lionfish robot
Lionfish lack natural predators and plague Florida's coral reefs.. Walter/Flickr

Invasive lionfish in the Atlantic are no longer free of predators. PBS reports that the Harvester Lionfish Hunter is similar to a robotic vacuum cleaner—only that it kills fish rather than sucking up dirt.

Robots in the Service of the Environment is behind the project, and it is currently working with designer Ed Williams to engineer prototypes. One leading design spears lionfish; another electrocutes them.

The challenge is getting the robots to do their job without a pilot and to kill mass numbers of lionfish in a hurry. “The problem with lionfish is it’s like Darwin’s nightmare,” Oliver Steeds, director of Nekton Mission, a deep-ocean exploration project, told PBS. “Lionfish are chowing their way through the food chain because they don’t have any predators.”

lionfish robot
A 3D rendering of a lionfish-hunting robot, which would use metal electrodes at the end of robotic arms to electrocute the invasive fish. Ed Williams/Robo Nautica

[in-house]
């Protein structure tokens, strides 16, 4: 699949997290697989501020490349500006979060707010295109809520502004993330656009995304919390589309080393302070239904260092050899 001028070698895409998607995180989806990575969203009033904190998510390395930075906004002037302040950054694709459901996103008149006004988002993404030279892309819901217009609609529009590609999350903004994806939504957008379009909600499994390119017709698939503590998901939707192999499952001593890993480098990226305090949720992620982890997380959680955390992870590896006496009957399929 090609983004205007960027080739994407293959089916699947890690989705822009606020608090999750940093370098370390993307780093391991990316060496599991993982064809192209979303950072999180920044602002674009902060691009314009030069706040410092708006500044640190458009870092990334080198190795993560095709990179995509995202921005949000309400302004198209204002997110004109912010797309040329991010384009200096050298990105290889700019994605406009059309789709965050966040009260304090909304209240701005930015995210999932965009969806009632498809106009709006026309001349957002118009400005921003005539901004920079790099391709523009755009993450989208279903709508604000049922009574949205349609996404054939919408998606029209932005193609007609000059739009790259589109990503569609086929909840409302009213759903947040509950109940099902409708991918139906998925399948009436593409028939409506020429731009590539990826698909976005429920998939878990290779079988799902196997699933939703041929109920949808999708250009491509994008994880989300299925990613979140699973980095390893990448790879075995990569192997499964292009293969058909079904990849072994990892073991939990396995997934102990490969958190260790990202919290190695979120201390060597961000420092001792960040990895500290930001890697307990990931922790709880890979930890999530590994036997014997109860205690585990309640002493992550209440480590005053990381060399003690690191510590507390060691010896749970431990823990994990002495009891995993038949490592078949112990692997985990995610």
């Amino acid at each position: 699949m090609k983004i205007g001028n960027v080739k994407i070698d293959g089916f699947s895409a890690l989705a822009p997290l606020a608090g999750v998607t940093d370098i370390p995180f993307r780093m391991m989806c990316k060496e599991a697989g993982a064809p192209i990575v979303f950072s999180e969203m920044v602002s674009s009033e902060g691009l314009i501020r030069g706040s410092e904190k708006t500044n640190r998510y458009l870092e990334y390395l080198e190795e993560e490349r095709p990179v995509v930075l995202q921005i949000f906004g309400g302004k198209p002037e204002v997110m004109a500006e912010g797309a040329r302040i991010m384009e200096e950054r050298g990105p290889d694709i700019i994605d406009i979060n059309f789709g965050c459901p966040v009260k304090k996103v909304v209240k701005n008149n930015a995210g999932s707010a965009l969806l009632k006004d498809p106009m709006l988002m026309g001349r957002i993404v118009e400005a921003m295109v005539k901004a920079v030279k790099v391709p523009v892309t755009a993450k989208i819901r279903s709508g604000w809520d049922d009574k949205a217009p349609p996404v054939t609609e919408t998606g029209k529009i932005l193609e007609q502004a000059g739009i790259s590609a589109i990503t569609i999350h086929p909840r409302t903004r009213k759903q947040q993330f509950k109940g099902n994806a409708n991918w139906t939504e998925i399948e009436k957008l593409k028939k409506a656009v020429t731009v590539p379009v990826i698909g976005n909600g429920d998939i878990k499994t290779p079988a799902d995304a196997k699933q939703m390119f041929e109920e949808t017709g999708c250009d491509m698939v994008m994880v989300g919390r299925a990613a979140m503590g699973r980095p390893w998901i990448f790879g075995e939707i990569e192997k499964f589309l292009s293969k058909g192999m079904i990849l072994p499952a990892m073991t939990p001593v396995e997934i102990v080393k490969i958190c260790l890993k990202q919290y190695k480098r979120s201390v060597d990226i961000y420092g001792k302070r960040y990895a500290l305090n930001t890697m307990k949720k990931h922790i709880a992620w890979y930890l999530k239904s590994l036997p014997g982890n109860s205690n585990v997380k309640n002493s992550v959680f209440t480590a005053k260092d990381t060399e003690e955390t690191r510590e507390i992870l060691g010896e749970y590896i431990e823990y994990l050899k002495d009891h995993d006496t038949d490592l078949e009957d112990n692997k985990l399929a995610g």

When female lionfish are not eating, they’re laying eggs. They spawn every two to three day, producing 2 million eggs annually while snacking on all the fish they can lure in to the detriment of reef ecosystems. “In U.S. waters, we know the lionfish are consuming a number of economically important [species], like snapper, grouper, and even spiny lobster,” said James Morris, a NOAA ocean ecologist.

An unmanned robot may be even useful 200 feet below the surface, which is a risky depth for humans hunting lionfish with spears.

This is not the first unorthodox attempt to kill lionfish. In May, Florida celebrated Lionfish Awareness and Removal Day, a nearly five-month competition to remove as many of the invasive fish as possible.